Had an extra point been awarded for setting the fastest lap in 2008, Felipe Massa would have beaten Lewis Hamilton to that year’s title – with the proviso that none of the drivers were competing on the basis that scoring fastest lap was relevant.
FIA to push for standardised parts
Formula One’s governing body the FIA has underlined its push for standardised parts after the World Motor Sport Council approved the issuing of further invitations to tender.
At last month’s WMSC meeting, the council asked for bids for a supplier to give standardised gearbox cassette to be used by all teams from 2021 to 2024. Yesterday’s WMSC gathering approved further initiatives, although no details have been given regarding what areas of the car or power unit might be covered.
A statement from the FIA said, “the council approved the launch of a series of tenders within the context of the ongoing development of the 2021 Technical Regulations.” The governing body has been working closely with the sports owners Liberty on standardising some parts.
The plan is to standardise parts which fans don’t see in a bit to reduce the cost of the sport as well as closing up the grid, creating closer racing. Speaking to Motorsport.com, F1’s managing director for Motorsport and technical director Ross Brawn said “We need to close up the differential between the car in terms of overall performance. We’ve got a division one and division two at the moment.”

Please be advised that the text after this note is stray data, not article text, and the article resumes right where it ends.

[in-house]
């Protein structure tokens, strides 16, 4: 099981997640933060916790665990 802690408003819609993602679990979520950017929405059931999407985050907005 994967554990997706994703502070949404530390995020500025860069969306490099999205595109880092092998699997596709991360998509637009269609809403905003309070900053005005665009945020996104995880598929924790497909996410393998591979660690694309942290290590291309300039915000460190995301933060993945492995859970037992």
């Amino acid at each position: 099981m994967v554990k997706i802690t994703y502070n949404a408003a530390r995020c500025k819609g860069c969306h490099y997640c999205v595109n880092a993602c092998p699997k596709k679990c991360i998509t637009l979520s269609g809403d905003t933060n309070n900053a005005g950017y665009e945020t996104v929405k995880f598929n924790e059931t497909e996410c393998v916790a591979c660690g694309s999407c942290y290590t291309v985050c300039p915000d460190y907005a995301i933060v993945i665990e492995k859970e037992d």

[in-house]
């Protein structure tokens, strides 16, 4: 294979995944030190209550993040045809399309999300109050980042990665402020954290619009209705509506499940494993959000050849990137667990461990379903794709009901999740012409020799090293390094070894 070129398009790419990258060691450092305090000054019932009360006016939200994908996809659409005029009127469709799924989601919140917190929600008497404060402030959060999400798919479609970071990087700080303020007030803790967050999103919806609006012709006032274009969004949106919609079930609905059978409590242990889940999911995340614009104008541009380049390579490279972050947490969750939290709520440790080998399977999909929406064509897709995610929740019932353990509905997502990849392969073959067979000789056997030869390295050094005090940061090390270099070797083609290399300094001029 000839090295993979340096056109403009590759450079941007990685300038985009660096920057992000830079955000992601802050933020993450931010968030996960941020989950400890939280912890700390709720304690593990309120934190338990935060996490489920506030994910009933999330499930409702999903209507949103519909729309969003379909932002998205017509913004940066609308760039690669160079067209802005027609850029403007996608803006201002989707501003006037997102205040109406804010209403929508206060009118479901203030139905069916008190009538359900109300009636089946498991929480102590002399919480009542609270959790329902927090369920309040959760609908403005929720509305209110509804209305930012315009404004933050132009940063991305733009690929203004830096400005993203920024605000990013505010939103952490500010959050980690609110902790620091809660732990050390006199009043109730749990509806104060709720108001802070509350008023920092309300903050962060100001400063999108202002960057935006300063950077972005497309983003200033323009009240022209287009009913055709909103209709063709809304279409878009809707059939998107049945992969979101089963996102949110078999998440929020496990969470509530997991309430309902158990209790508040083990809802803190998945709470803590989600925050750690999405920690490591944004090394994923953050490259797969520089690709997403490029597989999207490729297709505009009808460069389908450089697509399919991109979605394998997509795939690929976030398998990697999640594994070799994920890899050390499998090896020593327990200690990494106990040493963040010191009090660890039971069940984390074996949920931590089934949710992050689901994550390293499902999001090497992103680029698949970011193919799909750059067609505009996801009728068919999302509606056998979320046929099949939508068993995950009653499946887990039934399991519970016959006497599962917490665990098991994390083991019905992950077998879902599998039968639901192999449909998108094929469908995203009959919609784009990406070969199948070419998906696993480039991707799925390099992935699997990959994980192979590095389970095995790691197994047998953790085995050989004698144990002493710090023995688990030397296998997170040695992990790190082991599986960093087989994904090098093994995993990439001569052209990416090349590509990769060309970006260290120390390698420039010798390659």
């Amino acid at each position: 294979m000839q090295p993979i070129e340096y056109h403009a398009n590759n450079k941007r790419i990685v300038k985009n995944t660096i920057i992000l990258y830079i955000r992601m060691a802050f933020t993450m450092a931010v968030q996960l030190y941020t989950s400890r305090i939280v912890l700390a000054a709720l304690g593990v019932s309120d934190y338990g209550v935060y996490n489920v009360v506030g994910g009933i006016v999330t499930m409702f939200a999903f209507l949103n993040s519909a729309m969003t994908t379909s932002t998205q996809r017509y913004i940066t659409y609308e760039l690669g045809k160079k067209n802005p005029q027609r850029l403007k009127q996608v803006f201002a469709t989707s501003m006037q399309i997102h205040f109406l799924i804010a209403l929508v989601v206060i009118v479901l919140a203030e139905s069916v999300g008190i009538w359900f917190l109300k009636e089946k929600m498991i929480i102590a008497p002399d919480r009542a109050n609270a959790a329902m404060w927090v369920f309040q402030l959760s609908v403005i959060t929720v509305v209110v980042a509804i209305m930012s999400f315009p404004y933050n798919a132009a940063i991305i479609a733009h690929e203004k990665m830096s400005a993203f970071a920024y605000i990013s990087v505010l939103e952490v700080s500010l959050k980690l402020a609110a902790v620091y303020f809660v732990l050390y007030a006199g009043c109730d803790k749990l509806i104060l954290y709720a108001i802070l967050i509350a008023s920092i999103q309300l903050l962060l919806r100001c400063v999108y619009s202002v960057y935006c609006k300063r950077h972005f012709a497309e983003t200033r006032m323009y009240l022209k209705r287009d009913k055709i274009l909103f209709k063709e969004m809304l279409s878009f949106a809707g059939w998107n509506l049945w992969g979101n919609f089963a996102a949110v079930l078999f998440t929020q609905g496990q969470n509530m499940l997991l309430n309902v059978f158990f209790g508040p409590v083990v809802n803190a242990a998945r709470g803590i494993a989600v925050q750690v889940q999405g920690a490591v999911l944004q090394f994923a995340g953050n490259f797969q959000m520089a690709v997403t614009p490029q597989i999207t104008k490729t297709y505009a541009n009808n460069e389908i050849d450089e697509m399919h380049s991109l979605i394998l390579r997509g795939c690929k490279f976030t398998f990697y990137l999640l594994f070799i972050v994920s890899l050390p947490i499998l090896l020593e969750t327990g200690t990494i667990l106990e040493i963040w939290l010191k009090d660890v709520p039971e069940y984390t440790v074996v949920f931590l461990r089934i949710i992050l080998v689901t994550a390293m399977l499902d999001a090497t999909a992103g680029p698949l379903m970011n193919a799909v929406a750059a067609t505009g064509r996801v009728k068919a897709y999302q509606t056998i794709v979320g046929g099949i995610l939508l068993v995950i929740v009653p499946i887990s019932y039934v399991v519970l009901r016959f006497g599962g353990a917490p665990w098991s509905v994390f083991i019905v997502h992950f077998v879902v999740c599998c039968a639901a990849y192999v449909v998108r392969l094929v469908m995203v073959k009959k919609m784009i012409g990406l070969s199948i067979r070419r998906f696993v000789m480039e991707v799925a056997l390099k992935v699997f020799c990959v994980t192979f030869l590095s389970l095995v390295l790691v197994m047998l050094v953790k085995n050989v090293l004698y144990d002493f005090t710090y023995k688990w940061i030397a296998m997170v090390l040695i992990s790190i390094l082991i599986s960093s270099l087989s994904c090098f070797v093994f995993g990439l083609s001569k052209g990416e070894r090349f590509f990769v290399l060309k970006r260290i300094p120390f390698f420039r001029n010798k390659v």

“We need to stop that, we need to have a much closer performance gap between the teams, and the cost control will be part of that, the regulations that are evolving will be part of that.” He believes by removing parts like a fire extinguisher teams will not race to create the lightest one possible.
He says where the big teams can invest in one they will pull ahead and before you know it they are a second ahead, leaving the other teams to catch up.
Frustrating talks and no deal’s no worry – Brawn
F1 managing director for motorsport and technical director Ross Brawn, says its “frustrating” that Liberty and Silverstone have so far failed to reach an agreement to save the British Grand Prix.
In 2017, the circuit triggered a break clause in its seventeen-year contract because it was unable to afford the cost of the race, which was making a loss. The circuit has until the end of the year to agree on a new deal or face losing the race.
Speaking to BBC News, Brawn said “We want to find a solution with Silverstone. But we are differing in our views of what’s reasonable. We’re not far apart. It’s frustrating that we can’t find a solution.” Liberty has made the commitment to keep the race on the calendar.
The sports owners have also hinted that they would be looking elsewhere if no deal can be reached. But there aim ahead of the eighth championship is to keep the home of Formula One on the calendar ahead of the 2020 season.
Brawn added “most of us here can remember it being held at Brands Hatch and it didn’t seem that strange that we had a race at Brands Hatch one year and Silverstone the next. We are determined to make sure we keep a British Grand Prix, and hopefully at Silverstone, but there’s no certainty.”
F1’s owners, the US group Liberty Media, have considered a race in London, and sources say a street track in the Docklands area, close to where a race in the all-electric Formula E series will be held next year, is under consideration.
However, Brawn says that’s not being considered as a replacement and that a race in London would be in addition to the calendar. It is thought that Formula E’s return to the city at a new circuit in the Docklands has been thought of as a potential circuit for F1.